FIG. 7 illustrates a system diagram 700 of one example embodiment consistent with the present disclosure. The system 700 may be a mobile platform 710 or computing device such as, for example, a smart phone, smart tablet, personal digital assistant (PDA), mobile Internet device (MID), convertible tablet, notebook or laptop computer, or any other suitable device. It will be appreciated, however, that embodiments of the system described herein are not limited to mobile platforms, and in some embodiments, the system 700 may be a workstation or desktop computer. The device may generally present various interfaces to a user via a display element 760 such as, for example, a touch screen, liquid crystal display (LCD) or any other suitable display type.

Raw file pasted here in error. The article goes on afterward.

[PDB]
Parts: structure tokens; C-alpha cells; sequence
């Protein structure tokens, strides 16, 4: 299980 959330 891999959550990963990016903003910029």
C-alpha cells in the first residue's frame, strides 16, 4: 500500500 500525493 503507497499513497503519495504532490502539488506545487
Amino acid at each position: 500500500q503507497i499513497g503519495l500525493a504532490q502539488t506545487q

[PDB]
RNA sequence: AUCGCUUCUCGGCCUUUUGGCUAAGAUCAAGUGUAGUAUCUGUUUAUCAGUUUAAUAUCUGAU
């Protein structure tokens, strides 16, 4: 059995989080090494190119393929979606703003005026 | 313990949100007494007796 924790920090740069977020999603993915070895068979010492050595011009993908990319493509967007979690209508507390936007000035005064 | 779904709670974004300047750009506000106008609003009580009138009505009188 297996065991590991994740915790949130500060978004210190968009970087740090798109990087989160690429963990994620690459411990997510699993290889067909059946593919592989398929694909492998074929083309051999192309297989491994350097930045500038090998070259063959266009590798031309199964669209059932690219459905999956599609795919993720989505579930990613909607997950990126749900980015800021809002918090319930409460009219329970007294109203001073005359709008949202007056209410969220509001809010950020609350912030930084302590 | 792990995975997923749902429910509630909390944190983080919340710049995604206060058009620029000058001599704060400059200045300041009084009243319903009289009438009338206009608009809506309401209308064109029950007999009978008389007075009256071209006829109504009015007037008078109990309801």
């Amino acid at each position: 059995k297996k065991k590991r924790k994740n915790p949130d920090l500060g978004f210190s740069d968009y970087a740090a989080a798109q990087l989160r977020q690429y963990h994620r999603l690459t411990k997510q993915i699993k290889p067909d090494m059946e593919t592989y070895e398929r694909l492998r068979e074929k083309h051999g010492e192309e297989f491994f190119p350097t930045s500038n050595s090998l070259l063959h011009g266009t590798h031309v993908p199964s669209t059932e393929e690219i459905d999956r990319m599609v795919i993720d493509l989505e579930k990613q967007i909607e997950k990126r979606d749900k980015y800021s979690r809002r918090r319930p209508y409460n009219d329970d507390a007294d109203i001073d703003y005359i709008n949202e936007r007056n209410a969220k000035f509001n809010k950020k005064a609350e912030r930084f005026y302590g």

The system 700 is shown to include a host system 102 that may further include any number of processors 720 and memory 730. In some embodiments, the processors 720 may be implemented as any number of processor cores. The processor (or processor cores) may be any type of processor, such as, for example, a micro-processor, an embedded processor, a digital signal processor (DSP), a graphics processor (GPU), a network processor, a field programmable gate array or other device configured to execute code. The processors may be multithreaded cores in that they may include more than one hardware thread context (or “logical processor”) per core. The memory 730 may be coupled to the processors. The memory 730 may be any of a wide variety of memories (including various layers of memory hierarchy and/or memory caches) as are known or otherwise available to those of skill in the art. It will be appreciated that the processors and memory may be configured to store, host and/or execute one or more user applications or other software modules. These applications may include, but not be limited to, for example, any type of computation, communication, data management, data storage and/or user interface task. In some embodiments, these applications may employ or interact with any other components of the mobile platform 710.